How can cultural heritage remain relevant within a globalised society?
Meeting Points, 2019
an ongoing development of reconfigurable material systems, a call for collaboration towards new models for communal well-being.
The Bedouin Tent or Beit-al-Shaar has been the subject of much reverence for its beauty and for the poetry of its construction; a process that has evolved through a continuing heritage and activity of women, to whom the construction and erection of these structures has been traditionally tasked. Yet the legacies of its cumulative and communal design ingenuity continue to be disregarded within the contemporary canon of design knowledge in Jordan, and are instead marginalized as architectures without architects. A product of a humanized process, the Bedouin Tent is a responsive archetype and performative architecture which should be asserted as a composite material structural design, and attributed to the lineage of Women who have communally and intuitively engineered it.
How can we revive traditional knowledge systems to innovate new material technologies?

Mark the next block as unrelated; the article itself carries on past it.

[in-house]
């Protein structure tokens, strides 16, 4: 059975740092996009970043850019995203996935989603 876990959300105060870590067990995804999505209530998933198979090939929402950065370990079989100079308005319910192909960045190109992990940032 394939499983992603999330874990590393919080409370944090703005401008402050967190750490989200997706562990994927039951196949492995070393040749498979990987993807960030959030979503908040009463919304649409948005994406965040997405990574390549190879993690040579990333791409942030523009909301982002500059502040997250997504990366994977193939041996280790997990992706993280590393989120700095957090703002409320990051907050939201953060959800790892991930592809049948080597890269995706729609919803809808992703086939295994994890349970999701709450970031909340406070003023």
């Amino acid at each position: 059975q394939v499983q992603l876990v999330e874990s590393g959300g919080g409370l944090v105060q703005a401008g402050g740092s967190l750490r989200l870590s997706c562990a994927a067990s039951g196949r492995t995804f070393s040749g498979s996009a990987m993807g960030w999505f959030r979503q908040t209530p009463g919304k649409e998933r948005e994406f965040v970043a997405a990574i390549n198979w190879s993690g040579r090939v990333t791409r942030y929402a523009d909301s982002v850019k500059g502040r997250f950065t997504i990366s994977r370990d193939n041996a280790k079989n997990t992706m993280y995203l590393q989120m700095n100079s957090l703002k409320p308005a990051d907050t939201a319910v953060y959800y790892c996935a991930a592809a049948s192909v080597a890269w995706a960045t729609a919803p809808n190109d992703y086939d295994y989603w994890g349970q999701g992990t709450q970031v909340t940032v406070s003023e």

Through each connection, each meeting point intuitively felt by those anonymous weaving hands evolved my own tensility and equilibrium of wood and fiber. A prototype that is self-structuring, both at the scale of its dynamic lattice structure and the pliable hand-knitted geometric pattern which lends it additional mechanical properties. The collaborative and cumulative quality of the Bedouin Tent becomes a significant drive for Meeting Points to establish an understanding of architecture as a process rather than a purely material outcome; the formulation of an adaptable creative-cultural form that explores the meeting points between material and structure, between nature and designed space, and between designer and community.
Meeting points, as an ongoing communal architecture program aims to become a flagship for how architecture and design processes can act as instruments for social change. It is an imperative response and space for collaboration with a lineage of invisible architects, only made possible through a new consciousness attributed to not only what we design and build, but how we choose to design and build.